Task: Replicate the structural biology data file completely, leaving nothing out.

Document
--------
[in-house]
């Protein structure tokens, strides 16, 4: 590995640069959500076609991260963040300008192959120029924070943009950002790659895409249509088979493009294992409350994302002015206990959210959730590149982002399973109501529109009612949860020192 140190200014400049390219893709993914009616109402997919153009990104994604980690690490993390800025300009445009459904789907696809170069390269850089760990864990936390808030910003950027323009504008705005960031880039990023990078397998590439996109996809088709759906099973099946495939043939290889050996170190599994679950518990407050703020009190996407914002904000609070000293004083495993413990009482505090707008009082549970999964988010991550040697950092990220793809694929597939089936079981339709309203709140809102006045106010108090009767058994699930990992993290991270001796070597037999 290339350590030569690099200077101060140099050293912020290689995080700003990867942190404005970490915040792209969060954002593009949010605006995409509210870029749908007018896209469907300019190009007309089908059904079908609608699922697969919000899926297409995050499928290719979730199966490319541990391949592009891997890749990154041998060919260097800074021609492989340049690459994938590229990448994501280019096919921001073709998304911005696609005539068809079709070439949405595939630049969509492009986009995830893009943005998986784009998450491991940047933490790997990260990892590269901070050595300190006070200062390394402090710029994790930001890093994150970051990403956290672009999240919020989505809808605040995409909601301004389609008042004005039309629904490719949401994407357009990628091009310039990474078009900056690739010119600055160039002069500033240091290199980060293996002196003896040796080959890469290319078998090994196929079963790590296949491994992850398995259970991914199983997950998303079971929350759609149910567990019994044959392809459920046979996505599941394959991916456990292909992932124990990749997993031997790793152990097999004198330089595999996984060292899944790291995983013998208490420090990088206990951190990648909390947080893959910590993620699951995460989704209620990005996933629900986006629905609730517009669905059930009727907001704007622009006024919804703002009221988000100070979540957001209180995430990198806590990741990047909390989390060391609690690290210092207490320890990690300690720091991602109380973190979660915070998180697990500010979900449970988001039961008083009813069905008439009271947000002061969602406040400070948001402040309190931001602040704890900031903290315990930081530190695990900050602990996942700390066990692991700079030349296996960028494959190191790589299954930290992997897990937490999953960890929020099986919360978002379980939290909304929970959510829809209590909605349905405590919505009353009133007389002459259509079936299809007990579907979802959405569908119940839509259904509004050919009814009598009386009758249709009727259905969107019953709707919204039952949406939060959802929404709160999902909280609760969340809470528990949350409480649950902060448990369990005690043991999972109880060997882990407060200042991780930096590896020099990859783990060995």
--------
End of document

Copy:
[in-house]
């Protein structure tokens, strides 16, 4: 590995640069959500076609991260963040300008192959120029924070943009950002790659895409249509088979493009294992409350994302002015206990959210959730590149982002399973109501529109009612949860020192 140190200014400049390219893709993914009616109402997919153009990104994604980690690490993390800025300009445009459904789907696809170069390269850089760990864990936390808030910003950027323009504008705005960031880039990023990078397998590439996109996809088709759906099973099946495939043939290889050996170190599994679950518990407050703020009190996407914002904000609070000293004083495993413990009482505090707008009082549970999964988010991550040697950092990220793809694929597939089936079981339709309203709140809102006045106010108090009767058994699930990992993290991270001796070597037999 290339350590030569690099200077101060140099050293912020290689995080700003990867942190404005970490915040792209969060954002593009949010605006995409509210870029749908007018896209469907300019190009007309089908059904079908609608699922697969919000899926297409995050499928290719979730199966490319541990391949592009891997890749990154041998060919260097800074021609492989340049690459994938590229990448994501280019096919921001073709998304911005696609005539068809079709070439949405595939630049969509492009986009995830893009943005998986784009998450491991940047933490790997990260990892590269901070050595300190006070200062390394402090710029994790930001890093994150970051990403956290672009999240919020989505809808605040995409909601301004389609008042004005039309629904490719949401994407357009990628091009310039990474078009900056690739010119600055160039002069500033240091290199980060293996002196003896040796080959890469290319078998090994196929079963790590296949491994992850398995259970991914199983997950998303079971929350759609149910567990019994044959392809459920046979996505599941394959991916456990292909992932124990990749997993031997790793152990097999004198330089595999996984060292899944790291995983013998208490420090990088206990951190990648909390947080893959910590993620699951995460989704209620990005996933629900986006629905609730517009669905059930009727907001704007622009006024919804703002009221988000100070979540957001209180995430990198806590990741990047909390989390060391609690690290210092207490320890990690300690720091991602109380973190979660915070998180697990500010979900449970988001039961008083009813069905008439009271947000002061969602406040400070948001402040309190931001602040704890900031903290315990930081530190695990900050602990996942700390066990692991700079030349296996960028494959190191790589299954930290992997897990937490999953960890929020099986919360978002379980939290909304929970959510829809209590909605349905405590919505009353009133007389002459259509079936299809007990579907979802959405569908119940839509259904509004050919009814009598009386009758249709009727259905969107019953709707919204039952949406939060959802929404709160999902909280609760969340809470528990949350409480649950902060448990369990005690043991999972109880060997882990407060200042991780930096590896020099990859783990060995």